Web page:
Acute renal failure may occur when severe dehydration results in kidney under-perfusion. Patients with diabetes and hypertension, as well as the elderly, are at greater risk.

Clinical signs

Persistent oliguria or anuria despite adequate rehydration

Treatment

The main goal is to prevent further kidney injury by maintaining a normal fluid balance and avoiding other nephrotoxic drugs (e.g. acid acetylsalicylic, ibuprofen, aminoglycosides), while allowing time for renal function to improve, which can take hours to days.

It has not been proven that furosemide can restore kidney function. It is recommended only if renal failure results in volume overload causing pulmonary oedema.

If oliguria or anuria persists after the diarrhoea has ended, further hospitalisation may be needed where more specialized care can be provided.

5.10.4 Fluid overload

Fluid overload is a complication of IV rehydration, usually resulting from an error in administration (too much fluid, overly rapid infusion).
However, fluid overload can occur even with normal rehydration treatment in infants, the elderly, and patients with severe malnutrition or cardiovascular disease.
Patients receiving ORS alone do not develop signs of over-hydration.

Clinical signs

– Peripheral oedema: the appearance of peri-orbital or lower limb oedema may indicate fluid overload.
– Pulmonary oedema: rapid breathing, dyspnoea, cough (first dry, then wet), and crepitations on lung auscultation.

Pulmonary oedema may be preceded by peripheral oedema but this is not always the case.

Treatment

– Peripheral oedema
• Do not take out the catheter; reduce the infusion rate to a minimum (keep vein open).
• Re-evaluate the level of dehydration and the necessity of continuing IV rehydration (signs of dehydration no longer present? able to switch to oral rehydration?).
• Auscultate the lungs.
• If the patient still needs IV rehydration therapy, resume the infusion at a slower rate and observe more closely, assuring that dehydration does not worsen.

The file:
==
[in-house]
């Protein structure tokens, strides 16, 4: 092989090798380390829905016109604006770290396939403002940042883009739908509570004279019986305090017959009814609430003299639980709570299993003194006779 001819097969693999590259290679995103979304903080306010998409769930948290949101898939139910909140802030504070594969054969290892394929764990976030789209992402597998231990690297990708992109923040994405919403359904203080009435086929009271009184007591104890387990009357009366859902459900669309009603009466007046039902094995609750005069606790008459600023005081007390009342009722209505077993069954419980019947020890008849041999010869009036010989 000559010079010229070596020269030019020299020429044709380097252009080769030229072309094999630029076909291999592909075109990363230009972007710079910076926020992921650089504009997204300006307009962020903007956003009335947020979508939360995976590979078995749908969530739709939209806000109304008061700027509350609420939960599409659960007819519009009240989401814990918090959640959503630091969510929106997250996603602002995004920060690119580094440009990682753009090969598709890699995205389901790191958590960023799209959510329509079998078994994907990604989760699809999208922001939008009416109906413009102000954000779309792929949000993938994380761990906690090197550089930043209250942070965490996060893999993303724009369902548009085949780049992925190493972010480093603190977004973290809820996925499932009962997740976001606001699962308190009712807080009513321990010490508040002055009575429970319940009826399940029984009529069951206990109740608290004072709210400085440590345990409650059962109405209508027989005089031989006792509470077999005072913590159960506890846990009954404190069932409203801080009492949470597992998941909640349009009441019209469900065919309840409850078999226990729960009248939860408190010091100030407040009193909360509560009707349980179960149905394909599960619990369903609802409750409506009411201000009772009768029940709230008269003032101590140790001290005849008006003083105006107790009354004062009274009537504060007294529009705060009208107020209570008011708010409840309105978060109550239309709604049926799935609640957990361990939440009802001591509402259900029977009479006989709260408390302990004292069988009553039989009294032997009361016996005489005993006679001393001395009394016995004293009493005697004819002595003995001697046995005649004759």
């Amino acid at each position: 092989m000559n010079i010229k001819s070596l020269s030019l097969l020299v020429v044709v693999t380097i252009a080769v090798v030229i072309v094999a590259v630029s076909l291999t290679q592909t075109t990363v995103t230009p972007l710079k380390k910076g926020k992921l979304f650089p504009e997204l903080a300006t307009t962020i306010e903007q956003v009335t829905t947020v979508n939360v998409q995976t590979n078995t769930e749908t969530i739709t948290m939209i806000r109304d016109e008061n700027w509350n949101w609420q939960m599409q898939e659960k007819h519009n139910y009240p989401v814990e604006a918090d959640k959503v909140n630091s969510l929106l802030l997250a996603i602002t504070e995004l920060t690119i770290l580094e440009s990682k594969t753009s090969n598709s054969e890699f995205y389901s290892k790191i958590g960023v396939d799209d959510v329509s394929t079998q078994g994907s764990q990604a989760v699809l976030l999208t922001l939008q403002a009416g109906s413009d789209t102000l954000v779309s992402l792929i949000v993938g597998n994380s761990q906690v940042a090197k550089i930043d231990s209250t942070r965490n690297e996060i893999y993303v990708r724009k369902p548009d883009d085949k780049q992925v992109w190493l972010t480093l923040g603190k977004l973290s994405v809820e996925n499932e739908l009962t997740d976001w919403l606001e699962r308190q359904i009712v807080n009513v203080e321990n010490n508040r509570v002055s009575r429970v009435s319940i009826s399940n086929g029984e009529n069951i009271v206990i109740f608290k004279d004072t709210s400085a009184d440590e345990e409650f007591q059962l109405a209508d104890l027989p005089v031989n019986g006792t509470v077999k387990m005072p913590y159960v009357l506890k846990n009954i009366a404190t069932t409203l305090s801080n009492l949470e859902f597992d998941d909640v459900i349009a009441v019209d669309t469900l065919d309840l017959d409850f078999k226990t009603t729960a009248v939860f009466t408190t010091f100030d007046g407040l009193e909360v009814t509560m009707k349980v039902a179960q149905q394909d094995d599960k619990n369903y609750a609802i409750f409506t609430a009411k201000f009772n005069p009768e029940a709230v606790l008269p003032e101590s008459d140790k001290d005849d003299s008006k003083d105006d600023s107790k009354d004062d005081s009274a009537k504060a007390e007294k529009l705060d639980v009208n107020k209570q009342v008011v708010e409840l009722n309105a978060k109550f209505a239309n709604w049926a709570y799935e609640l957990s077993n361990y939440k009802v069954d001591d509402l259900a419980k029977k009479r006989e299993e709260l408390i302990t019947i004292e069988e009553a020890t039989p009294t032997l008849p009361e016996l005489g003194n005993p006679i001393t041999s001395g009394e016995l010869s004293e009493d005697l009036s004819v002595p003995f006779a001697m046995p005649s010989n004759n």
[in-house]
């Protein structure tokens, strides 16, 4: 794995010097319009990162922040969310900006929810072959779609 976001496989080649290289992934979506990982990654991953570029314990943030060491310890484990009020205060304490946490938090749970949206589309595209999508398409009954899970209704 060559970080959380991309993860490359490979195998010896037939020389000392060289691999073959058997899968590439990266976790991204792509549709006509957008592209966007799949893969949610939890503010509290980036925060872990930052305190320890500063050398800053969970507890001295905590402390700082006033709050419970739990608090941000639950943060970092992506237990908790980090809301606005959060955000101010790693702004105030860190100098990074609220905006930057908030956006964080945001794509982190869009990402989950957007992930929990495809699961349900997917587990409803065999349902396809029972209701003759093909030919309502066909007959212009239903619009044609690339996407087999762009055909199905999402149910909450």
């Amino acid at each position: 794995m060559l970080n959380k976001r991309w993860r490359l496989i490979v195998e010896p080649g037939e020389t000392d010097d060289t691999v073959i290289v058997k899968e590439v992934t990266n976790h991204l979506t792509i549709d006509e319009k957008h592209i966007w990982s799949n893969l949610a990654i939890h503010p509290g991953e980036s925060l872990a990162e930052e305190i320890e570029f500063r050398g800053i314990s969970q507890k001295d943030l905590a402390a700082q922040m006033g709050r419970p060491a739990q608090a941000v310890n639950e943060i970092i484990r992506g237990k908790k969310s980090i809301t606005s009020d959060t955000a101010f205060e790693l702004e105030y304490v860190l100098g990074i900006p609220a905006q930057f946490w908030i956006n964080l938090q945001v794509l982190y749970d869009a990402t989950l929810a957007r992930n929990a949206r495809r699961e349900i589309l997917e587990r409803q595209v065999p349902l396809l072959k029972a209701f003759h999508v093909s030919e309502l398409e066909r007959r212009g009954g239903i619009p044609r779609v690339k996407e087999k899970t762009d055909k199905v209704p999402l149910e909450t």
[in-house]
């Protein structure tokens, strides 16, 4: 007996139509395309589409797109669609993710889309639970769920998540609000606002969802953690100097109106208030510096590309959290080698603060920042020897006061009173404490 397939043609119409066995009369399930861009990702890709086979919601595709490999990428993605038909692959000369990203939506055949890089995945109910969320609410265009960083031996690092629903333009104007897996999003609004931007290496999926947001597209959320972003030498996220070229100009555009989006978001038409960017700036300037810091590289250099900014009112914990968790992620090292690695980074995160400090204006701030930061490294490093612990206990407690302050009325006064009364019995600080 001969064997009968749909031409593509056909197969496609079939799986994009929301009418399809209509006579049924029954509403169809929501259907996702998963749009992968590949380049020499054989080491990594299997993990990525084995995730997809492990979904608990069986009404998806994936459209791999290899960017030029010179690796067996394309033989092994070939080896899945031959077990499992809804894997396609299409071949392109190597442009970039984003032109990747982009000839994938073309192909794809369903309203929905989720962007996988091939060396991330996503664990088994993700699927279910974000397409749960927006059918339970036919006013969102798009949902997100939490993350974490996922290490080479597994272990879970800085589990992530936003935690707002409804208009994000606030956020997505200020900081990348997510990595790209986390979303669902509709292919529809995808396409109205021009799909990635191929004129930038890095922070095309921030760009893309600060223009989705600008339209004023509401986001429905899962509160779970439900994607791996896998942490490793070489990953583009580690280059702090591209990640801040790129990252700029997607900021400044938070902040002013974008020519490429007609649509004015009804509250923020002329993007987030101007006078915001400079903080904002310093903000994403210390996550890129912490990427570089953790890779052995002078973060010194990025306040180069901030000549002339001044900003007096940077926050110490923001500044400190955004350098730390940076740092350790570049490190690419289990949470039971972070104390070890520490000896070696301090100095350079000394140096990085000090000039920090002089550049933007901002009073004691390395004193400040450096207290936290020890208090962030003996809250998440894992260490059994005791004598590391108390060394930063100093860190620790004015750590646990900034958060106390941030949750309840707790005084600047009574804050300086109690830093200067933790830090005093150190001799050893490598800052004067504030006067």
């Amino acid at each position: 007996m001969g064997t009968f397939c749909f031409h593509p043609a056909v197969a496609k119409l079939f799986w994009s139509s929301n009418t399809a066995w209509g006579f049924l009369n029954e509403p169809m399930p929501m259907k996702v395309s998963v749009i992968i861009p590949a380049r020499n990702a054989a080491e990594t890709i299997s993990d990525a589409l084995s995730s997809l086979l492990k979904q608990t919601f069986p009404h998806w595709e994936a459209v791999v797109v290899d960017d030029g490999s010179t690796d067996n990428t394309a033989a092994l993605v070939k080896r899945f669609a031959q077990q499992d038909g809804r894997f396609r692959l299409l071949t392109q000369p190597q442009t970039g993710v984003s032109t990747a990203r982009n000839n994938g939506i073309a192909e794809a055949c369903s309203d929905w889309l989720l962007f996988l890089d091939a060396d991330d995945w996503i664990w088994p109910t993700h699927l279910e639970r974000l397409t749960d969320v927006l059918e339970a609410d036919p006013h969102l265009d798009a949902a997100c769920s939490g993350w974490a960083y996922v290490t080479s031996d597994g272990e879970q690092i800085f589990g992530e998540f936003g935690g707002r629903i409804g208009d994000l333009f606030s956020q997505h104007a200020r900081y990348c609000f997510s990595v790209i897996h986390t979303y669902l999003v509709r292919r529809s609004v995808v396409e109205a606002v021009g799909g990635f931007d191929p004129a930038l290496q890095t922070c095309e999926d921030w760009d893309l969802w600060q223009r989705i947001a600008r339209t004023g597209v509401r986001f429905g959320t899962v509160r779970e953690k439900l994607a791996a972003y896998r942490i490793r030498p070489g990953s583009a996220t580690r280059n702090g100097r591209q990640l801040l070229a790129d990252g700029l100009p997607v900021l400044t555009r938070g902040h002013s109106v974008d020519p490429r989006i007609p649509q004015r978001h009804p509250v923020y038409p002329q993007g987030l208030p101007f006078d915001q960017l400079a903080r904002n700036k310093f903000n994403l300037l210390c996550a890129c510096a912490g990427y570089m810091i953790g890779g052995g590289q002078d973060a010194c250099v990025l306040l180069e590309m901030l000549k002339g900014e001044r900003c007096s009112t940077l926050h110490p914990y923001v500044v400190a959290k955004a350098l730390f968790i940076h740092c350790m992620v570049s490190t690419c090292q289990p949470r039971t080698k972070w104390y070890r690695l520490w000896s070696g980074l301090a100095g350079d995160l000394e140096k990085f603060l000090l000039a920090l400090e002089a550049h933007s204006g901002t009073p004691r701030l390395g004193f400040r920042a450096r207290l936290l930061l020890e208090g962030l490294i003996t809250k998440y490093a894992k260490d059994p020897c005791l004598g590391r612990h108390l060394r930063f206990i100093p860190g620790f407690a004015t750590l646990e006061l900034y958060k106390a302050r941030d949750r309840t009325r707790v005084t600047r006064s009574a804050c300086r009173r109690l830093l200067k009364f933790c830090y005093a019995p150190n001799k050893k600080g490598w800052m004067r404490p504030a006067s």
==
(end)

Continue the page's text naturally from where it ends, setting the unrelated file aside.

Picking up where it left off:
• Peripheral oedema alone does not require treatment with furosemide. The oedema will resolve spontaneously within 24 to 48 hours.

– Acute pulmonary oedema
• Do not take out the catheter; reduce the infusion rate to a minimum (keep vein open).
• Have the patient sit upright with their legs over the edge of the bed.
• Auscultate the lungs.
• If the patient is dyspnoeic, administer furosemide IV:
Children: 1 mg/kg
Adults: 40 mg

These measures should lead to an improvement in clinical signs over 30 to 60 minutes.
Examine the patient for other contributing factors such as cardiovascular (severe hypertension) or renal (anuria) disease and rule out pulmonary infection.
Once the patient is stabilized, reassess the level of dehydration. Based on the clinical signs, change to oral therapy or continue the IV therapy at one-half the previous rate, while maintaining close observation and stopping IV treatment as soon as possible

Precautions/prevention

– Avoid unnecessary IV infusions.
– Avoid prolonging IV infusions in patients who are no longer in need.
– In at-risk patients (chronic hypertension, cardiac disease), pay particular attention to IV volume and infusion rate as well as the clinical evolution while under IV therapy.



Footnotes
Ref Notes
1 If 10% glucose is not available, use 50% glucose (1 ml/kg) diluted in 4 ml/kg of RL or 0.9% sodium chloride.
Undiluted 50% glucose solution is too viscous to be injected to children.
2 For adults, an alternative is to give the IV preparation of potassium chloride (KCl) by oral route: 26.8 mmol (two 10 ml ampoules of 10% potassium chloride, 13.4 mmol/ampoule) 2 to 3 times in one day. This treatment is only for adults. The taste is rather offensive, mix in cool water or flavoured drink (e.g. juice).